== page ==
There are so many buyers taking advantage of the market right now – and many of these are first time buyers, and many more are savvy investors. For first time buyers, it is a great time to purchase a starter home where six years ago it would have been impossible. For many real estate investors, there is an amazing opportunity to buy long term rental properties, or “flip” homes. These investors that flip homes buy properties at auction with cash and “flip” the property back to the market for positive income. They may or may not do repairs or updates to the home such as new carpet, paint, and granite countertops or a new kitchen…things that today’s buyers are looking for in a home. Other investors simply take advantage of low starting price of foreclosed properties, and buy a newer home to simply put it right back on the market without spending a dime!

On the flip side, there’s a whole lot of homeowners who are more or less stuck in today’s real estate market. These homeowners may be under water, and their mortgages may be looming over them as they wish they could upsize or move to a different location. For these buyers, I always suggest that they open their minds to think creative and be creative. Recent communication from the President may possibly bring good things for buyers – such as the ability to refinance an underwater loan, or even qualify for a principal reduction – but I wouldn’t bank on it. The government programs I’ve seen come up in the past few years have been less than successful. I would urge you to consider your options and meet with your lender to sit down and sketch out a two year or a five year plan. I believe that interest rates will stay low, and prices will be great over the next few years. Don’t lose faith – you haven’t missed the boat of the right time to buy just yet. If you need a lender referral, I’d be happy to provide some I’ve come to trust and respect.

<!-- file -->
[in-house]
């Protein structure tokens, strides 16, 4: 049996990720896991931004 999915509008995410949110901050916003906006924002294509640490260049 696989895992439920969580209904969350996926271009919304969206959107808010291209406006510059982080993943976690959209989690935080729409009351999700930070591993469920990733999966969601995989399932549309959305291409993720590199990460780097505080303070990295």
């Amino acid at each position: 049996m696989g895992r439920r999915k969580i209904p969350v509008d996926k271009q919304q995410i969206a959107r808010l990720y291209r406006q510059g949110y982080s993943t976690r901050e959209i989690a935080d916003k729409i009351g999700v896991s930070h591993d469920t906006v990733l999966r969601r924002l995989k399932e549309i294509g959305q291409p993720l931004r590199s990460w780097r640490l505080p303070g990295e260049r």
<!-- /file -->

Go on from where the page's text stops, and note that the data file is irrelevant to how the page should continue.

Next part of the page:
It’s not all doom and gloom, and I hope that 2012 will bring positive changes – either by enacted legislation, or by an improving market. Be proactive and take this time to pay down your principal. Skip a few cups of coffee each month and put a few extra dollars towards your principal. Set a goal for yourself – you’ll end up paying down your mortgage faster than you think. Then, once you’ve met your goals, consider refinancing and keeping your current home as an investment property while you move into something you’ve been dreaming of. Your lender would be the best point of contact to help you sketch out these goals, and I’d be happy to help in any way you see fit. Good luck!